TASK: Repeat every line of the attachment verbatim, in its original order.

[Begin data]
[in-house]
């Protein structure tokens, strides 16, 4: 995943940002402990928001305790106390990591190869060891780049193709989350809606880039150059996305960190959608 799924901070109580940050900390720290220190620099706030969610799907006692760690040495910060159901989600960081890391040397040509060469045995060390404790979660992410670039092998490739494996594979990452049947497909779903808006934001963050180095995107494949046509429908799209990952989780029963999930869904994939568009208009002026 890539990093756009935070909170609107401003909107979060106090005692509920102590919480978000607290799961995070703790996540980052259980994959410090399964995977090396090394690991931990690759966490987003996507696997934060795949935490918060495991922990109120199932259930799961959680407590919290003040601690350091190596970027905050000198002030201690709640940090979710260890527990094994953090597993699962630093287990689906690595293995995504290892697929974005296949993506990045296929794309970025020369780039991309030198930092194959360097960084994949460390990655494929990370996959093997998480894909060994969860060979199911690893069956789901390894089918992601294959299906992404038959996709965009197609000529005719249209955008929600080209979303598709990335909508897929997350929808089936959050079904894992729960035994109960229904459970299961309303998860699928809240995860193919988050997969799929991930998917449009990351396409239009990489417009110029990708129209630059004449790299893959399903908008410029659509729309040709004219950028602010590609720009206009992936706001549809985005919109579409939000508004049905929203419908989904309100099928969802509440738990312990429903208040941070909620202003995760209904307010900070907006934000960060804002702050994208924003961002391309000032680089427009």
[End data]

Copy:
[in-house]
């Protein structure tokens, strides 16, 4: 995943940002402990928001305790106390990591190869060891780049193709989350809606880039150059996305960190959608 799924901070109580940050900390720290220190620099706030969610799907006692760690040495910060159901989600960081890391040397040509060469045995060390404790979660992410670039092998490739494996594979990452049947497909779903808006934001963050180095995107494949046509429908799209990952989780029963999930869904994939568009208009002026 890539990093756009935070909170609107401003909107979060106090005692509920102590919480978000607290799961995070703790996540980052259980994959410090399964995977090396090394690991931990690759966490987003996507696997934060795949935490918060495991922990109120199932259930799961959680407590919290003040601690350091190596970027905050000198002030201690709640940090979710260890527990094994953090597993699962630093287990689906690595293995995504290892697929974005296949993506990045296929794309970025020369780039991309030198930092194959360097960084994949460390990655494929990370996959093997998480894909060994969860060979199911690893069956789901390894089918992601294959299906992404038959996709965009197609000529005719249209955008929600080209979303598709990335909508897929997350929808089936959050079904894992729960035994109960229904459970299961309303998860699928809240995860193919988050997969799929991930998917449009990351396409239009990489417009110029990708129209630059004449790299893959399903908008410029659509729309040709004219950028602010590609720009206009992936706001549809985005919109579409939000508004049905929203419908989904309100099928969802509440738990312990429903208040941070909620202003995760209904307010900070907006934000960060804002702050994208924003961002391309000032680089427009």